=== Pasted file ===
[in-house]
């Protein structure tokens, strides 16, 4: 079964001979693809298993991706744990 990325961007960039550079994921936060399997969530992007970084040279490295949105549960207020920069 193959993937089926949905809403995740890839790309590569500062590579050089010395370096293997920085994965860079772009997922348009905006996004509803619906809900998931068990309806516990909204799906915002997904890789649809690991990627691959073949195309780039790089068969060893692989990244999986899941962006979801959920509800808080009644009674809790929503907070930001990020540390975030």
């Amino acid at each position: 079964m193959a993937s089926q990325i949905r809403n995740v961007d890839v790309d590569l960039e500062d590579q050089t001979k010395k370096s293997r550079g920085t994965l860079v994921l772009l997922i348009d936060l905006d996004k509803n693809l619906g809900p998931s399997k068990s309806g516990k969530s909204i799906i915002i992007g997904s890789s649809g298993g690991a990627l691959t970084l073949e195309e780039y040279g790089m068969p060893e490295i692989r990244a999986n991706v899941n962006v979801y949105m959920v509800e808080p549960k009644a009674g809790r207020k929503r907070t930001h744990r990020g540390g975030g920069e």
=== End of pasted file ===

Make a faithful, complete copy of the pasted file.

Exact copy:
[in-house]
């Protein structure tokens, strides 16, 4: 079964001979693809298993991706744990 990325961007960039550079994921936060399997969530992007970084040279490295949105549960207020920069 193959993937089926949905809403995740890839790309590569500062590579050089010395370096293997920085994965860079772009997922348009905006996004509803619906809900998931068990309806516990909204799906915002997904890789649809690991990627691959073949195309780039790089068969060893692989990244999986899941962006979801959920509800808080009644009674809790929503907070930001990020540390975030």
């Amino acid at each position: 079964m193959a993937s089926q990325i949905r809403n995740v961007d890839v790309d590569l960039e500062d590579q050089t001979k010395k370096s293997r550079g920085t994965l860079v994921l772009l997922i348009d936060l905006d996004k509803n693809l619906g809900p998931s399997k068990s309806g516990k969530s909204i799906i915002i992007g997904s890789s649809g298993g690991a990627l691959t970084l073949e195309e780039y040279g790089m068969p060893e490295i692989r990244a999986n991706v899941n962006v979801y949105m959920v509800e808080p549960k009644a009674g809790r207020k929503r907070t930001h744990r990020g540390g975030g920069e």